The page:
News Brief

India-Nepal Map Row: Does China Have Something To Do With Sudden Anti-India Outburst In The Himalayan Nation Over An Old Dispute?

The map in the eye of the storm.
Snapshot
  • Analysts feel that the sudden anti-India protests in Nepal over the Kalapani issue are being fuelled by China because Nepal is now saying that talks to resolve this dispute must involve China since the area lies at the tri-junction between the three countries.

Nepal has, over the last few days, witnessed loud protests against India over what Kathmandu says is inclusion of its territory in a new map released by India earlier this month. The disputed area — Kalapani — has been a bone of contention between the two countries for many years now.

The anti-India protests in Nepal come close in the heels of anti-China protests that rocked many parts of the Himalayan nation. Those protests, which also saw the burning of Chinese President Xi Jingping’s effigies, were fuelled by reports of China encroaching on Nepal’s territories.

Nepal has been witnessing a slew of anti-China protests in recent months over what many in that country perceive as Chinese bullying and malpractices. Thousands of protestors demonstrated across the country over alleged hacking of over 200 Nepali websites, including important government ones, by the Chinese telecom company Huawei.

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Nepal’s opposition parties and youth, social and cultural bodies have been protesting non-payment of taxes by Chinese businessmen and traders in Nepal, land-grabbing by Chinese individuals and trafficking of Nepali women by Chinese nationals.

Nepal’s lawmakers have also cited environmental concerns and alleged corruption in opposing mega projects awarded to Chinese companies. Chinese nationals have also been caught indulging in financial and banking frauds (read this).

Many observers and analysts feel that Beijing, alarmed over the anti-China protests and growing sentiments in Nepal against China, is now trying to deflect attention to India. The dispute over Kalapani has been a long-standing one between the two countries and there was no reason why it should have flared up now, say the analysts.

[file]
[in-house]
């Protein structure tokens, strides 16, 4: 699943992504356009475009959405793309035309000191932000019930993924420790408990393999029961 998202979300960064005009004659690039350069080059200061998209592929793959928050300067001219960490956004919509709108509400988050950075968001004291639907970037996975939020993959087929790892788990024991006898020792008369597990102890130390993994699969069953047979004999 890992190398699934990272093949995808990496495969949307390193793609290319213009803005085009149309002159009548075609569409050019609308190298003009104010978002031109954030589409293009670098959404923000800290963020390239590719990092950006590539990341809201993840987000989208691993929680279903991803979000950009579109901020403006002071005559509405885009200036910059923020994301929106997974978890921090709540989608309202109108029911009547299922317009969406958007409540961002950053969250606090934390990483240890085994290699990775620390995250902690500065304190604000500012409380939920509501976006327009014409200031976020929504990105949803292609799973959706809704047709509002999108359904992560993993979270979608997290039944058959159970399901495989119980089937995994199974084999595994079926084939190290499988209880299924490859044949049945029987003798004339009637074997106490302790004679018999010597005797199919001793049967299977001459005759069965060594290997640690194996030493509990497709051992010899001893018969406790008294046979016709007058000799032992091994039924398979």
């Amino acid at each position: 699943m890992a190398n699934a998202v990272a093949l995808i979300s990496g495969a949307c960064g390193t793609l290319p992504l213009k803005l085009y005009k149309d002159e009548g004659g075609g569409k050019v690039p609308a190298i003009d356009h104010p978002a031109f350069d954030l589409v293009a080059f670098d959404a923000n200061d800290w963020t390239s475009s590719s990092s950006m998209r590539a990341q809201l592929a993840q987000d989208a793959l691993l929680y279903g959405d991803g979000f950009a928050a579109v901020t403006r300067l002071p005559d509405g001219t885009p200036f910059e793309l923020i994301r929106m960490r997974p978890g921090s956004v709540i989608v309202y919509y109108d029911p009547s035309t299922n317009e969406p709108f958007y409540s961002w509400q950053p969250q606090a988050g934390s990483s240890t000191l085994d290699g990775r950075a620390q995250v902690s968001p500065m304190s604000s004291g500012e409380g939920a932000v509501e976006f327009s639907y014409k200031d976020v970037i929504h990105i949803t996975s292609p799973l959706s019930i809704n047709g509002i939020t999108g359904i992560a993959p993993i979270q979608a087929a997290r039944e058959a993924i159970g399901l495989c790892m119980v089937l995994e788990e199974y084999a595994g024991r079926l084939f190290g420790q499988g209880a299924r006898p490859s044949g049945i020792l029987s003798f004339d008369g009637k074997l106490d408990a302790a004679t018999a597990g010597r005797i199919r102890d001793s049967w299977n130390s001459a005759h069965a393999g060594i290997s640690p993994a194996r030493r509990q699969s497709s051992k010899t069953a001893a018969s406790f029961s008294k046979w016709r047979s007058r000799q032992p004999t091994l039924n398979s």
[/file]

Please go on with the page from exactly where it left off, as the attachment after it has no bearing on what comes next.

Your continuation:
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Earlier this month, New Delhi released new political maps depicting the revised status of the earlier composite state of Jammu & Kashmir as the two new Union Territories of Ladak and J&K. Nepal’s survey officials examined those maps and claimed that the maps showed Kalapani as Indian territory.

But the 35 square kilometer area in Uttarakhand’s Pithoragarh district that Nepal claims as its own has always been in India’s possession. It lies in the tri-junction of India, Nepal and Tibet and is of considerable strategic importance.

It is guarded by the ITBP. Nepal Prime Minister K P Sharma Oli had now urged India to withdraw those troops from Kalapani.

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India’s Ministry of External Affairs (MEA) put out a statement saying that the new maps “accurately depicts the sovereign territory of India. The new map has in no manner revised our boundary with Nepal”.

The MEA spokesperson said boundary delineation exercise with Nepal is ongoing under the existing mechanism. “We reiterate our commitment to find a solution through dialogue in the spirit of our close and friendly bilateral relations,” he said.

The statement, tellingly, alluded to “vested interests trying to create differences between the two countries”. This last part, say analysts, is a thinly-veiled reference to China.

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The 1816 Treaty of Sugauli, that marked the end of the Anglo-Nepal War, designated the Kali river (now known as Mahakali) as the western boundary of Nepal. The river has many tributaries and India claims that the point at which the tributaries merge at Kalapani is the starting point of the river.

But Nepal claims that Lipu Lad, a rivulet that originates from the Lipulekh Pass and joins the Mahakali later, is the actual Kali river.

The new political map released by India earlier this month has no variation from earlier maps as far as Kalapani is concerned. All maps of India in the past have depicted Kalapani within Indian territory. Kalapani has figured in talks to resolve boundary disputes between the two countries over the past few decades.

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That is why analysts feel that the sudden protests in Nepal over this issue are being fuelled by China. More so since Nepal is now saying that talks to resolve this dispute must involve China since the area lies at the tri-junction between the three countries.

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